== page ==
S&P downgraded several European governments today. If anyone out there thought these governments were triple-A and bullet proof, they were surprised by the action. But for the vast majority of investors in the world, S&P was just playing catch-up. Anyone with money to manage and a brain has known for a long time that the risk of defaults in the Eurozone was rising, and they almost certainly took the appropriate measures to reduce their risk if they thought that was necessary. U.S. money market funds took their money out of French bank CP many months ago, for example.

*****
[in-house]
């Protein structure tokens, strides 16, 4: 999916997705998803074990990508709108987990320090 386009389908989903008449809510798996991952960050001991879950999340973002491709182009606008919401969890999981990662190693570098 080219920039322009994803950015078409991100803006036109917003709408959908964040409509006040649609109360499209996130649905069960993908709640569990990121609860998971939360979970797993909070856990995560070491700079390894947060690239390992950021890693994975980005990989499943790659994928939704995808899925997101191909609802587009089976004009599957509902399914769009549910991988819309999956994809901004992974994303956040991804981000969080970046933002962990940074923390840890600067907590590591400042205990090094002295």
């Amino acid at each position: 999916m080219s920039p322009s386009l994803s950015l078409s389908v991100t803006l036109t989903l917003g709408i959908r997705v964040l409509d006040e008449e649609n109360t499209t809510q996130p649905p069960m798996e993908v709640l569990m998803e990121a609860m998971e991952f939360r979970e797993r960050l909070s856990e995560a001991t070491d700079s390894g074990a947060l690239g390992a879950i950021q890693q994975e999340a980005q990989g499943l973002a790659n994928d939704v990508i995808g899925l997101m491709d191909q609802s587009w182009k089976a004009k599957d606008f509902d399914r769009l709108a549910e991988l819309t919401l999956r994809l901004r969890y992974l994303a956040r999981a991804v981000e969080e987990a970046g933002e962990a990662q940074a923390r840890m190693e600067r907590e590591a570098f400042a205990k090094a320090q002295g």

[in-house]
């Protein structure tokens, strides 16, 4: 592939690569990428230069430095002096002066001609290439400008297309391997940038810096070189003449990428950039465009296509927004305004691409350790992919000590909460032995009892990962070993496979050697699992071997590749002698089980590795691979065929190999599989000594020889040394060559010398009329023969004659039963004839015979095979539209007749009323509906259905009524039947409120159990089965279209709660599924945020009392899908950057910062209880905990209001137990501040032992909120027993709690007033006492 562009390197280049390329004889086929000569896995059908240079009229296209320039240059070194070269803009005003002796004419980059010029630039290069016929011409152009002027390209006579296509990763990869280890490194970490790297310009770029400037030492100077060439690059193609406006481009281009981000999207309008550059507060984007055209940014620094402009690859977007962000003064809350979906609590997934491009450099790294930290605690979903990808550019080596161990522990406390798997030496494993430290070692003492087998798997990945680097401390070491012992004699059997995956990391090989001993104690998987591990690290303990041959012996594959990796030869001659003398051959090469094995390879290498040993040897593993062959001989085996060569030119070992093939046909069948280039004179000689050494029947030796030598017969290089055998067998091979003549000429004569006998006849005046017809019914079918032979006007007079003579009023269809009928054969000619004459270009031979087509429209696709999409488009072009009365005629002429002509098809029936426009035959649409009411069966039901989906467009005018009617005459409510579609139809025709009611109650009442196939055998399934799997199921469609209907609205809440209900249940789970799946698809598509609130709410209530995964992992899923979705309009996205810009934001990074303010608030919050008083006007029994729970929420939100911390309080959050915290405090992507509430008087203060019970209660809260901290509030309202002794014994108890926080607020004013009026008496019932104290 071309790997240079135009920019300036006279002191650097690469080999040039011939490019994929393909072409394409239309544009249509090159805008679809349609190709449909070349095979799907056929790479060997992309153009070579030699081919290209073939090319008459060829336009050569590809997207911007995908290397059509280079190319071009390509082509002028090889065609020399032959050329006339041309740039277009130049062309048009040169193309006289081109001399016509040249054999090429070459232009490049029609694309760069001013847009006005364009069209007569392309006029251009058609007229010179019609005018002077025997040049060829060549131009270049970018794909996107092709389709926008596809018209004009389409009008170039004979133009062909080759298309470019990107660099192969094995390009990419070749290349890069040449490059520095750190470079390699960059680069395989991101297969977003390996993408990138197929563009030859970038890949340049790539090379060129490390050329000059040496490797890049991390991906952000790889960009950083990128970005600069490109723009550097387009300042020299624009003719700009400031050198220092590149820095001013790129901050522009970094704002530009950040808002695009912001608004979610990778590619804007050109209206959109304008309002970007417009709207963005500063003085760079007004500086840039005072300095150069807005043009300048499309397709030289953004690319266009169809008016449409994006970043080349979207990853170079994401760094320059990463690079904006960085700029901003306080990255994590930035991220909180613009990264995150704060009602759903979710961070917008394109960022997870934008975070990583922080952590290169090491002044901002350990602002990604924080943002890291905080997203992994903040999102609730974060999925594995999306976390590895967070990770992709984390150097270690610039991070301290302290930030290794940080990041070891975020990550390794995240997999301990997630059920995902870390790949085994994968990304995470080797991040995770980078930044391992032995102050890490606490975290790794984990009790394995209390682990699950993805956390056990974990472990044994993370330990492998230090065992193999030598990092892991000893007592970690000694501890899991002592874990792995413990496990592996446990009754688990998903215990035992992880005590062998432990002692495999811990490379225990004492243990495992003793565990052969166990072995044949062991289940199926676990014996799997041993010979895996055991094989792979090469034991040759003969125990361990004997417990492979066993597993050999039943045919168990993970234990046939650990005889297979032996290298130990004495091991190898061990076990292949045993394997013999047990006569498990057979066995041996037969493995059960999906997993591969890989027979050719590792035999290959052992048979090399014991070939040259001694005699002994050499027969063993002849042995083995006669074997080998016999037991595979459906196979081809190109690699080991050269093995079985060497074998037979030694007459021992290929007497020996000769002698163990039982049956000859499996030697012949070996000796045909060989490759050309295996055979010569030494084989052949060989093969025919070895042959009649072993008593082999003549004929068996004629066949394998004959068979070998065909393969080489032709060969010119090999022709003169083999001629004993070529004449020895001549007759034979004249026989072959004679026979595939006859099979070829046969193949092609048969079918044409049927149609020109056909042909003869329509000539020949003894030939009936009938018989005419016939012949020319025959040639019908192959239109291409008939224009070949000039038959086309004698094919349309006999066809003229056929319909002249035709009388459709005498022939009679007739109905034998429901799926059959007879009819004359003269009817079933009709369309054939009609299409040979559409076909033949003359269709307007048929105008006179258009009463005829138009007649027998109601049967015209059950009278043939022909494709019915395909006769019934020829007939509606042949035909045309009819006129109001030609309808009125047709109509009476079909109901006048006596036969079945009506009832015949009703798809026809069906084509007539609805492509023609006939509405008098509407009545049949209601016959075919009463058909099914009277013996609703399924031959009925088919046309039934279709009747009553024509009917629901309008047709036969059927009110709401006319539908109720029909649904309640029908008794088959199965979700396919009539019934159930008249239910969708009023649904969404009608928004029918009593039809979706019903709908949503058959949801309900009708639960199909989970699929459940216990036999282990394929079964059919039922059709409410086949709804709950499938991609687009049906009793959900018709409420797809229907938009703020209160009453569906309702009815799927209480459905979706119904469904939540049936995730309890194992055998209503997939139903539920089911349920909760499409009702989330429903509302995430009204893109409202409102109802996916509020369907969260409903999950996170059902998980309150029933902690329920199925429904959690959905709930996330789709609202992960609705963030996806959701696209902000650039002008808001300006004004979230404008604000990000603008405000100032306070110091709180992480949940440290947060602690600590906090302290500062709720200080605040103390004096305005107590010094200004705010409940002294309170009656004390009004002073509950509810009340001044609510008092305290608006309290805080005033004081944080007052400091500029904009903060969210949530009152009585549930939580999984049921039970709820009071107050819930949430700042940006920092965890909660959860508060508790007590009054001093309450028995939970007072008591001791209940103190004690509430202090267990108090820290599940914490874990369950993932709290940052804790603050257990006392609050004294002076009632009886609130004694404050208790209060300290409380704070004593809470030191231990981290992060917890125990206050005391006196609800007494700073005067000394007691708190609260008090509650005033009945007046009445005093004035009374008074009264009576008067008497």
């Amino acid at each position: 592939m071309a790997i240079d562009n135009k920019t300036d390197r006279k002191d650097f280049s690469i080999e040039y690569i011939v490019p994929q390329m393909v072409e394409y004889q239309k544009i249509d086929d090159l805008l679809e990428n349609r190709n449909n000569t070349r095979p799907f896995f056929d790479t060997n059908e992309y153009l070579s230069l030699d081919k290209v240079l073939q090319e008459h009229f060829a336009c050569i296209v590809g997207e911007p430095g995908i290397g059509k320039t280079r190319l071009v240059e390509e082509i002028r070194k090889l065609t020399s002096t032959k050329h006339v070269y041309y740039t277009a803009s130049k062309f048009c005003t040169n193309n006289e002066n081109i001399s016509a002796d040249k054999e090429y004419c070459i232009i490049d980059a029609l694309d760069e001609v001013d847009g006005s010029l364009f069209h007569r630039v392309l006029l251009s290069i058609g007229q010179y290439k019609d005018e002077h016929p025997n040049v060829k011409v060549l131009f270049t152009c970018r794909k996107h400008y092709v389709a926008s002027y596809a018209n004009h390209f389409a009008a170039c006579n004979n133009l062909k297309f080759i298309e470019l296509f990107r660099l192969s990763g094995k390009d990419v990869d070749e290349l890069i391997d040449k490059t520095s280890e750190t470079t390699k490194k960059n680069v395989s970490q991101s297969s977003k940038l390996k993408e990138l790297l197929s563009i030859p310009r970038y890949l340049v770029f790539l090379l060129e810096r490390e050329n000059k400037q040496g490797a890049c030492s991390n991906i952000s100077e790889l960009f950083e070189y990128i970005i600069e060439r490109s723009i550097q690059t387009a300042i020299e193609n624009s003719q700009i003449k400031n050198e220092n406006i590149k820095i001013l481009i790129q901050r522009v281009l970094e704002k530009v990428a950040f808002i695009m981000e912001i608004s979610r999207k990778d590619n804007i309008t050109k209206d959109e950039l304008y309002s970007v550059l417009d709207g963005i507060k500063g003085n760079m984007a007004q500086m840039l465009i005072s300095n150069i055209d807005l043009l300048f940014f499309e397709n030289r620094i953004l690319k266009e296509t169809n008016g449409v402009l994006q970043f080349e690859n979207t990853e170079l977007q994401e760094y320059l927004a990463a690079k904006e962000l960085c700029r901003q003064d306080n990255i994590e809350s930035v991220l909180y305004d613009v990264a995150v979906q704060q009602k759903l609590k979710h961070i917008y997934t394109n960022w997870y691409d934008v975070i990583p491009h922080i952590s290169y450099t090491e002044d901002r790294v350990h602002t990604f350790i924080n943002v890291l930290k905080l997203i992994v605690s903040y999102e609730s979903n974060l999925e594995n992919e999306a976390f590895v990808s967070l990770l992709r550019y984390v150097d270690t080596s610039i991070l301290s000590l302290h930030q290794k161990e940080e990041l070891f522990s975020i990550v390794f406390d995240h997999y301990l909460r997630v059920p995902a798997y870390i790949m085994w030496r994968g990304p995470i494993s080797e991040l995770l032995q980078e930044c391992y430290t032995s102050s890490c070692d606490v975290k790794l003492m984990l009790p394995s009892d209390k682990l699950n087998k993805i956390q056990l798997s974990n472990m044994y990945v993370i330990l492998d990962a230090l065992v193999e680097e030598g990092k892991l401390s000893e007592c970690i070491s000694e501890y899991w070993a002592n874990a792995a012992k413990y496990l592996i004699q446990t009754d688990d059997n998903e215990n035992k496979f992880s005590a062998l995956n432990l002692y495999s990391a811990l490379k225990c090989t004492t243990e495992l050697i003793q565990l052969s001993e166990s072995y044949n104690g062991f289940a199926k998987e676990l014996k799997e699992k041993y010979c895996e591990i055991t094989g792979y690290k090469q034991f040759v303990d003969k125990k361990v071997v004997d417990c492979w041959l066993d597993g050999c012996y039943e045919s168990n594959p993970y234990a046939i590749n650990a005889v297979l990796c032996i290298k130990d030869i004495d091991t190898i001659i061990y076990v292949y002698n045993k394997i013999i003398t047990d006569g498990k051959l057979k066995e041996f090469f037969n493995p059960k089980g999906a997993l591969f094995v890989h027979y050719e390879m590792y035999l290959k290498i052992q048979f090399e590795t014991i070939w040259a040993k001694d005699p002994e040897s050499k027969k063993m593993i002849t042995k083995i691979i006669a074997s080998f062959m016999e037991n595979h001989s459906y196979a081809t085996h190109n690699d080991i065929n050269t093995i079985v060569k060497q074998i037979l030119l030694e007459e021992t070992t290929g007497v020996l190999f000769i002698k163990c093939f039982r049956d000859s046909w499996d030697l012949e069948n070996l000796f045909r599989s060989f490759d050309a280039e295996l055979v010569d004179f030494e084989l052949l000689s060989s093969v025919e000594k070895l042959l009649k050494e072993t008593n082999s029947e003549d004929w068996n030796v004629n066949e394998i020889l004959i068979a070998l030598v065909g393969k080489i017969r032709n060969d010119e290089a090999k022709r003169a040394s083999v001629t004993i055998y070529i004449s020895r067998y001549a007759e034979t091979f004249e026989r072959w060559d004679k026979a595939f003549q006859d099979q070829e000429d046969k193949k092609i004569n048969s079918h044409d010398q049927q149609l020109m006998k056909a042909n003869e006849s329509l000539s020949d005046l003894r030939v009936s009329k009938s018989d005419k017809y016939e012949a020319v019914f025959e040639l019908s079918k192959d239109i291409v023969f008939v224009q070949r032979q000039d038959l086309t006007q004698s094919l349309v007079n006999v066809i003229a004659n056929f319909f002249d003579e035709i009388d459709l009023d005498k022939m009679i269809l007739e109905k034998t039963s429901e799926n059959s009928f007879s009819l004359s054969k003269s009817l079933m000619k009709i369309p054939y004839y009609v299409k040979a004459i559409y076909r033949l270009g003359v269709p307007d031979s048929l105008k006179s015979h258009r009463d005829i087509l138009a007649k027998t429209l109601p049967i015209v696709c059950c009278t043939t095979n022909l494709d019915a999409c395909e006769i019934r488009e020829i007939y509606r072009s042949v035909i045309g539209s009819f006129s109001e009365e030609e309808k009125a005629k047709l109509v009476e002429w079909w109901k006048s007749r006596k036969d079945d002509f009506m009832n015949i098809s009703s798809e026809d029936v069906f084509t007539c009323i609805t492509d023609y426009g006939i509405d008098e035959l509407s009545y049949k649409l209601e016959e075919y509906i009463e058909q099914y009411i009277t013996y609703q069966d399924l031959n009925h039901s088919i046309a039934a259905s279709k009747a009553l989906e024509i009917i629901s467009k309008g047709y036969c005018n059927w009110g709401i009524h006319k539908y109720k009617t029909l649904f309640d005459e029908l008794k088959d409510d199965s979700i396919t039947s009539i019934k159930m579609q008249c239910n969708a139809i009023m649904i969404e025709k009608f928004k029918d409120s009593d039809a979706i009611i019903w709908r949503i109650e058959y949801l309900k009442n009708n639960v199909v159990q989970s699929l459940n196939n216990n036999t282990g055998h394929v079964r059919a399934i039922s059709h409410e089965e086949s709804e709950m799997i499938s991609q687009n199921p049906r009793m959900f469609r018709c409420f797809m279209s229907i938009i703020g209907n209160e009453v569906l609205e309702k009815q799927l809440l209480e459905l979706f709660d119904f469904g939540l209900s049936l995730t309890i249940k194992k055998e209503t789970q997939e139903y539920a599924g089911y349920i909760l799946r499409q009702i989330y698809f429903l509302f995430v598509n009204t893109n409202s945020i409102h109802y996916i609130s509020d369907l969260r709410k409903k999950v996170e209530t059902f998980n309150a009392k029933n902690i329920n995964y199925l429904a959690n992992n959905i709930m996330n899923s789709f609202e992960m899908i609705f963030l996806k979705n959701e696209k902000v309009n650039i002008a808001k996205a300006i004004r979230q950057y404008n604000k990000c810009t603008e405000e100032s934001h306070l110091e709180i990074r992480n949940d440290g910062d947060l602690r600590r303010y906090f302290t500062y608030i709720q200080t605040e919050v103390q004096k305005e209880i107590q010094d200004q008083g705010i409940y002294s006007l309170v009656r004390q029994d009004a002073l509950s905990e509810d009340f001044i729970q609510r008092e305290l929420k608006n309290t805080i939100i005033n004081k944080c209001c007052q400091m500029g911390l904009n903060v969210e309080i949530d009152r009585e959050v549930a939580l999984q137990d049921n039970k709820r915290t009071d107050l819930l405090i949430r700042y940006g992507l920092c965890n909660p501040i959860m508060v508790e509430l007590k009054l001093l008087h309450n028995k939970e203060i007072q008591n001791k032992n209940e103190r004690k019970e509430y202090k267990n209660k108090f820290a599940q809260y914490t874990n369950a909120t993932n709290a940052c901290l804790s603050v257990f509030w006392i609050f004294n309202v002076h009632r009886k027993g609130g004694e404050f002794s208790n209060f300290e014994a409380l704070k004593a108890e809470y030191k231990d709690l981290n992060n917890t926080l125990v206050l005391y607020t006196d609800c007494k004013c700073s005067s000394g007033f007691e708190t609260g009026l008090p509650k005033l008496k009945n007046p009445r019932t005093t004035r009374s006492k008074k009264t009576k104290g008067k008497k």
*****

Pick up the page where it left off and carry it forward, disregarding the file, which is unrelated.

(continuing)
Eurozone 2-yr swap spreads today fell to their lowest level in 2 months on the news, in a sign that S&P's decision was not only fully discounted but lagging, as usual, the facts on the ground. Swap spreads and euro basis swap spreads have been telling us for the past week or so that there has been some fundamental improvement in Eurozone liquidity conditions, and this is much more important than anything S&P might have to say.
If anything, the S&P announcement might be considered a positive, since it is equivalent to a public rebuke of governments that are reluctant to take the necessary steps to rein in spending.